DVD: We Steal Secrets: The Story of WikiLeaks

STUDIO: Universal | DIRECTOR: Alex Gibney
DVD RELEASE DATE: 9/10/2013 | PRICE: DVD $19.98
BONUSES: deleted scenes, testimony by Bradley Manning
SPECS: R | 130 min. | Documentary | widescreen | Dolby Digital 5.1

RATINGS (out of 5 dishes): Movie | Audio | Video | Overall


Alex Gibney’s We Steal Secrets: The Story of WikiLeaks is a cyber-era, conspiracy-flavored documentary about Julian Assange and the impenetrable and untraceable site he set up as a “drop-box” for whistle blowers.

Assange began as one of a group of Melbourne-based hackers who planted a worm in military computer systems around the world, leaving the code WANK (Worms Against Nuclear Killers). His brilliant computer skills enable him to design WikiLeaks and build a worldwide following. After early fame exposing corruption at an Icelandic bank, Assange cemented his rock star status when he connected (virtually) with a lonely and tormented U.S. Army Private named Bradley Manning. Their massive dump of classified military intelligence communications puts Assange on a collision course with an even greater self-promoting player named Barack Obama…

We Steal Secrets: The Story of WikiLeaks movie scene

Julian Assange is at the center of We Steal Secrets: The Story of WikiLeaks

We Steal Secrets: The Story of WikiLeaks is told with a wealth of interviews, newsreels and home movies, stylishly interwoven with an almost Kieslowskian mastery and peopled with an assortment of Le Carré-esque characters. Overall, the film is surprisingly (for me, anyway) well-balanced. The “idealistic anarchists’ are well-represented by former WikiLeakers James Ball and Daniel Domscheit-Berg, whose commitment to governmental transparency supersedes their loyalty to Assange. On the “pragmatic” side, we hear from Michael Hayden (NSA, CIA), P.J. Schramm (State Dept.) and former “Classification Czar’ Bill Leonard. They emerge not as sinister Machiavells, but as decent men committed to protecting the country. Schramm, in particular, strikes a real-world balance when he compares secrecy to a toxin fighting the cancer of terrorism: We seek to rid the body of cancer without the toxin destroying it.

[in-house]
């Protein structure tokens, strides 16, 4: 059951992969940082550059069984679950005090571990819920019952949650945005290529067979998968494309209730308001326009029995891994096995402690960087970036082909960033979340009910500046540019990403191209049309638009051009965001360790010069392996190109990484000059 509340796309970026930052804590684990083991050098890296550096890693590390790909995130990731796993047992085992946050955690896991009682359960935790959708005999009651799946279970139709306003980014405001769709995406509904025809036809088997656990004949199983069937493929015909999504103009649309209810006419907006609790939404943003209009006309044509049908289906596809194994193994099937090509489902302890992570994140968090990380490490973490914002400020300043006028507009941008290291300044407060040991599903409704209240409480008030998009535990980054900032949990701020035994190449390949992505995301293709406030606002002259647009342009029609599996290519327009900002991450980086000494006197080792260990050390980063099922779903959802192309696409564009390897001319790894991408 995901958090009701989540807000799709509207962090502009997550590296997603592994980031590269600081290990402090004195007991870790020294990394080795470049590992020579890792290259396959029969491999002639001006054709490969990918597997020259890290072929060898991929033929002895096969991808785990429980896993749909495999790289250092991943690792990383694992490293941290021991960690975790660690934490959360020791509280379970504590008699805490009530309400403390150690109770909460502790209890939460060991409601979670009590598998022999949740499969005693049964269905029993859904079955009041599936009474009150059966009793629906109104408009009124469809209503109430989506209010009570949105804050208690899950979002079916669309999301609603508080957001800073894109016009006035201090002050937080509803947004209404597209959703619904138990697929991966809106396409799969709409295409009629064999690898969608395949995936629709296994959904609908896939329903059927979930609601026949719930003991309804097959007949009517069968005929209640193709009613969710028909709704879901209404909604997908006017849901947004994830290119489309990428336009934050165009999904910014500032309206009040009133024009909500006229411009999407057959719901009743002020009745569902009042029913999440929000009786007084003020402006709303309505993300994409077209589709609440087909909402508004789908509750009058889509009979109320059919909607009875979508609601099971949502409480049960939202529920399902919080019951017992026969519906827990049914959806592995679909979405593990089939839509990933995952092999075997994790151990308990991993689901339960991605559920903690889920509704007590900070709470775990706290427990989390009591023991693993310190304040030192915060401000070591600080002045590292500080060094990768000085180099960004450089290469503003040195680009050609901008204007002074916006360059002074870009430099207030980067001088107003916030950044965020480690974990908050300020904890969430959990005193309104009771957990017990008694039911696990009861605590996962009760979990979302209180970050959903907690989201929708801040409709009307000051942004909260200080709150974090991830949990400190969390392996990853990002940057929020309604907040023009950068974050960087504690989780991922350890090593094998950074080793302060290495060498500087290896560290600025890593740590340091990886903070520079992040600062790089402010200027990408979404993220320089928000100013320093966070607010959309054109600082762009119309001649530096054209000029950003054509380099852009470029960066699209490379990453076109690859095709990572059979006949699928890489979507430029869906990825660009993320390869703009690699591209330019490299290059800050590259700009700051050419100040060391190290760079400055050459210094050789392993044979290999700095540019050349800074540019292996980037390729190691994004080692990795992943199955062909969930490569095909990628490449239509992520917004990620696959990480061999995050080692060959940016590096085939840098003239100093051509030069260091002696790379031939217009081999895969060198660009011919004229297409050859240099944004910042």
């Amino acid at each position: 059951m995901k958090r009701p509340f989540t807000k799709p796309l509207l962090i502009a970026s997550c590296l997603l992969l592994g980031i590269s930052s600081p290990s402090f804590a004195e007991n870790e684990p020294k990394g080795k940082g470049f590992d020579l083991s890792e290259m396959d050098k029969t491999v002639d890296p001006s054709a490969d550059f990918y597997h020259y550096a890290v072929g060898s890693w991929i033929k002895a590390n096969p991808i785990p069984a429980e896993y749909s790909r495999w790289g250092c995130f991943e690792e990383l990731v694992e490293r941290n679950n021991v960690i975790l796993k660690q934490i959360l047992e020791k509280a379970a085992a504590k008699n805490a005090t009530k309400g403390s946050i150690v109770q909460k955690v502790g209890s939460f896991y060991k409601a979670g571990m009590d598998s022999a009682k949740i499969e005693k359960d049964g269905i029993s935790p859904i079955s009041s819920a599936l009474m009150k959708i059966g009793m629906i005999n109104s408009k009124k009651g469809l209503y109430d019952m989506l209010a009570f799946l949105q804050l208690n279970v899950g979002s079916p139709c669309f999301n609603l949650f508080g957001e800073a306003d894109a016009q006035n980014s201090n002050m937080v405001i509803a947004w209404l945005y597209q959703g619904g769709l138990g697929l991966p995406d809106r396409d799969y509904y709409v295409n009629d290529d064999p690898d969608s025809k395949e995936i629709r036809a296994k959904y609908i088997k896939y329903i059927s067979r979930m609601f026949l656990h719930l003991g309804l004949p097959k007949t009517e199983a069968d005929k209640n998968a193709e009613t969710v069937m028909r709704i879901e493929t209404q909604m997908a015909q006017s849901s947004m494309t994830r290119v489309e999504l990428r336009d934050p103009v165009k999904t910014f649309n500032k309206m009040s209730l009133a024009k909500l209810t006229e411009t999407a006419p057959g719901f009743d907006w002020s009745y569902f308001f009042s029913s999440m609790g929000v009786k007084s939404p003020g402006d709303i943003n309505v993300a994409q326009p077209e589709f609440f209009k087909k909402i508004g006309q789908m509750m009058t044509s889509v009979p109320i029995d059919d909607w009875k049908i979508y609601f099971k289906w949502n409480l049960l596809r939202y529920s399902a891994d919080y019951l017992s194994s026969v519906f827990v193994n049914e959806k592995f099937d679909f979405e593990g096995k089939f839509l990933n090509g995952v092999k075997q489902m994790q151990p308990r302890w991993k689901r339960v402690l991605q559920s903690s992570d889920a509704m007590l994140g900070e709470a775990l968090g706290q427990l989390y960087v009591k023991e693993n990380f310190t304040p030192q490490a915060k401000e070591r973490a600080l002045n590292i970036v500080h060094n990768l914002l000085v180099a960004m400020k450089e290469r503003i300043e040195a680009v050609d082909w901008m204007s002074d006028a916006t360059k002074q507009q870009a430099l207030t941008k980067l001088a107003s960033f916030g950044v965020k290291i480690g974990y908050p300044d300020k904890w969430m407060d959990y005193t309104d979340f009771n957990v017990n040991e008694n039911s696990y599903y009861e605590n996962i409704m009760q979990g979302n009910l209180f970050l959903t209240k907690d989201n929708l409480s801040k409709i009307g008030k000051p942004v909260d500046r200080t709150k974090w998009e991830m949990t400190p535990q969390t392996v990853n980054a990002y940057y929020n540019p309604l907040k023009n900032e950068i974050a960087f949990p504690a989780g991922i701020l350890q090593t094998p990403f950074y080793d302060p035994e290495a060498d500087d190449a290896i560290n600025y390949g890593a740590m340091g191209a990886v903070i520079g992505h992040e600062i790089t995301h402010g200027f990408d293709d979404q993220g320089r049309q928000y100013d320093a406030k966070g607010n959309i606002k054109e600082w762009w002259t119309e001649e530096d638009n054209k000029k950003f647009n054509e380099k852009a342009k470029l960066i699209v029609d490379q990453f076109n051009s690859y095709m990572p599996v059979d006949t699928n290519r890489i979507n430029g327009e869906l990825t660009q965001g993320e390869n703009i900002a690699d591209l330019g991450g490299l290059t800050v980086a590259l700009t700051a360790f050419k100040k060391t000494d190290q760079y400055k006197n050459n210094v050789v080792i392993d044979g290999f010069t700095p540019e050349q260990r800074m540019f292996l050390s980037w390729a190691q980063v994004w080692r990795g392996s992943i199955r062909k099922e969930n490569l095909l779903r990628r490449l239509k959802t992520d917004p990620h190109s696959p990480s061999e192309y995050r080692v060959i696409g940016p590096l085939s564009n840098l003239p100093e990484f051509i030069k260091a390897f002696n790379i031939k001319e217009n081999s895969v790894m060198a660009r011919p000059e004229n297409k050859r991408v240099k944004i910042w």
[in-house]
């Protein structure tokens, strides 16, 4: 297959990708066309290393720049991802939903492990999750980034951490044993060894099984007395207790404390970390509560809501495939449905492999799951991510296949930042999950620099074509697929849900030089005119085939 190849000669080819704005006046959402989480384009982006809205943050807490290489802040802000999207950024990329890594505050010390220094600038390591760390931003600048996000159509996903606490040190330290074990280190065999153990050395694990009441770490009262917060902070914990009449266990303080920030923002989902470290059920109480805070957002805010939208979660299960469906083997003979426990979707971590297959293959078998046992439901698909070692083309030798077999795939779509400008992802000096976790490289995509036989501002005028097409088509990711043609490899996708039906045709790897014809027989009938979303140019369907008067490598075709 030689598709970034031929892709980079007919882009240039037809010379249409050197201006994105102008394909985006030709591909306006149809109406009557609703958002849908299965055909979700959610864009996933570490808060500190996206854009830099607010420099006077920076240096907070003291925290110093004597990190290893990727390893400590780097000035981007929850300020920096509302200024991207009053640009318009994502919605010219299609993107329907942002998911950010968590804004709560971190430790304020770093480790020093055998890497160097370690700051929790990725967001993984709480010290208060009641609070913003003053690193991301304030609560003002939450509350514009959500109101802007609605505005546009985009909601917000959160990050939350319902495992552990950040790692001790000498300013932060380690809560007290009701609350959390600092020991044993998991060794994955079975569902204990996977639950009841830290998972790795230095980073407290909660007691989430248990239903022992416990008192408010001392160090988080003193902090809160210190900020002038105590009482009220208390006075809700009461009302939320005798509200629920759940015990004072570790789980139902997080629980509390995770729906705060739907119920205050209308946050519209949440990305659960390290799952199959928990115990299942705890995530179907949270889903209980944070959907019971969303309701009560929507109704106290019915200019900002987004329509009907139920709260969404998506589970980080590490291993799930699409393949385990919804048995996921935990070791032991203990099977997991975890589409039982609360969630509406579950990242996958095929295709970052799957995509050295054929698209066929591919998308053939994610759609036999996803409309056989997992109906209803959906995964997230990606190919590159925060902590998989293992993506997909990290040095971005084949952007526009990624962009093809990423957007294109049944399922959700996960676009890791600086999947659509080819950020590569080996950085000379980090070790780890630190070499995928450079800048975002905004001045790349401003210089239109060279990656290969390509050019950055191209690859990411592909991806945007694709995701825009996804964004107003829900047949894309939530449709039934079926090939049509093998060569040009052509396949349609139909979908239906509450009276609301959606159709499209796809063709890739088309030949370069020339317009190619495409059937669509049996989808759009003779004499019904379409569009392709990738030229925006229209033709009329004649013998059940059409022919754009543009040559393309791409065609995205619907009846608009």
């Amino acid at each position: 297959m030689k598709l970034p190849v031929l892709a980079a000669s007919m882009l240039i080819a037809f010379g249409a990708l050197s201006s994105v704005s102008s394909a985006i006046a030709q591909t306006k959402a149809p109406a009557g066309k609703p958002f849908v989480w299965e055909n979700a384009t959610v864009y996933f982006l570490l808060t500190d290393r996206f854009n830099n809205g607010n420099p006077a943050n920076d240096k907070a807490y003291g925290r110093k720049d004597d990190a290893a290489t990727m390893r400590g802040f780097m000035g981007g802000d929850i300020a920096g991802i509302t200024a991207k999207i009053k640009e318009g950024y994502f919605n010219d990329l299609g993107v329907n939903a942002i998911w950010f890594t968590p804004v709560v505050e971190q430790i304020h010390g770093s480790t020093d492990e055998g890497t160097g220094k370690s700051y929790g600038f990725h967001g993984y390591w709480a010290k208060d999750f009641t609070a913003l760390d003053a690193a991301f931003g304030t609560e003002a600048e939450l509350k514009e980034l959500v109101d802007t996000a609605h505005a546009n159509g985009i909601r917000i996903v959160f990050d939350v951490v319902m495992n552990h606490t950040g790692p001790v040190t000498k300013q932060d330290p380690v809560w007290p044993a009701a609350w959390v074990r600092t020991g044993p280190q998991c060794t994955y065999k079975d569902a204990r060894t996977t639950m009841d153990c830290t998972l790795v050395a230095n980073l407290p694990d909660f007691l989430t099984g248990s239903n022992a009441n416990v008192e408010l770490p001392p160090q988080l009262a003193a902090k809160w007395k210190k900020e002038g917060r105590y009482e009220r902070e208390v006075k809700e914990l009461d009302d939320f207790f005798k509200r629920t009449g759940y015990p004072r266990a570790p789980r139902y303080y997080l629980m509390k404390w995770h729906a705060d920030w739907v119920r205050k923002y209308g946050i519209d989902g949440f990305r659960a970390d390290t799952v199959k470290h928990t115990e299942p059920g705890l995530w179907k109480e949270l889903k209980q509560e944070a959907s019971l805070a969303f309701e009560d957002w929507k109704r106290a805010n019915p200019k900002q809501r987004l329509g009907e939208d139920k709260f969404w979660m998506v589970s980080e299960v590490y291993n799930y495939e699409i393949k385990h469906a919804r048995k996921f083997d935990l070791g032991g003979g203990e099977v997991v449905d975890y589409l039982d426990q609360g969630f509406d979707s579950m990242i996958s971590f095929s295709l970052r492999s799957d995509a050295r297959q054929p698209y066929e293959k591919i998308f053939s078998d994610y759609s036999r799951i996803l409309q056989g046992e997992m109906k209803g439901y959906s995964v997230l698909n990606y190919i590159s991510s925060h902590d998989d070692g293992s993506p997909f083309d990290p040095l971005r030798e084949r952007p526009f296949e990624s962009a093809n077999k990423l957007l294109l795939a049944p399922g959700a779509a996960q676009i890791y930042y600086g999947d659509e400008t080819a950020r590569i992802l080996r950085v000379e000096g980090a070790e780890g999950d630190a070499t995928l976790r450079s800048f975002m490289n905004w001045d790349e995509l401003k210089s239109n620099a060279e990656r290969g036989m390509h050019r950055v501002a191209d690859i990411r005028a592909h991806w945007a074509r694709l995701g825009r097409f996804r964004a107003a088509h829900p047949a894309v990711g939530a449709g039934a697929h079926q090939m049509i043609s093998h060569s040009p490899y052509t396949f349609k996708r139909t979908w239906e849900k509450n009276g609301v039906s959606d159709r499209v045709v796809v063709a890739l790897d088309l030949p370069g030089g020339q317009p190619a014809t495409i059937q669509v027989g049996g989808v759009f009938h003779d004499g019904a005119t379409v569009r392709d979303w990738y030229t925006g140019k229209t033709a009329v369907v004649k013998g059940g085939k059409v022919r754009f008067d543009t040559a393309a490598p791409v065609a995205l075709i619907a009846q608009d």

If there is a tragic figure here, it is Manning. Brilliant but tormented by isolation and sexual conflicts, he dooms himself to reaching out to the reptilian computer security consultant and former hacker Adriam Lamo, blinking with Aspergers and dopey with medication.

And then there’s the “crazy white-haired Aussie” Assange, like some 19th century fabulist exploring cyberspace instead of the source of the Nile; drunk on the power of good deeds and confining himself with his paranoia. (It will be interesting to see actor Benedict Cumberbatch’s (TV’s Sherlock) take on Assange in the upcoming film, The Fifth Estate, opening in theaters next month.)

The great actress Uta Hagen (The Other) was once asked if playing Shakespeare requires “being bigger than life?” She replied, “Try being as big as life.” Indeed!

And don’t miss the selection of deleted scenes!


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About David

David Leopold is an actor, writer and videographer who would take a Sherpa ride up a Tibetan mountain to see an Edwige Feuillère movie.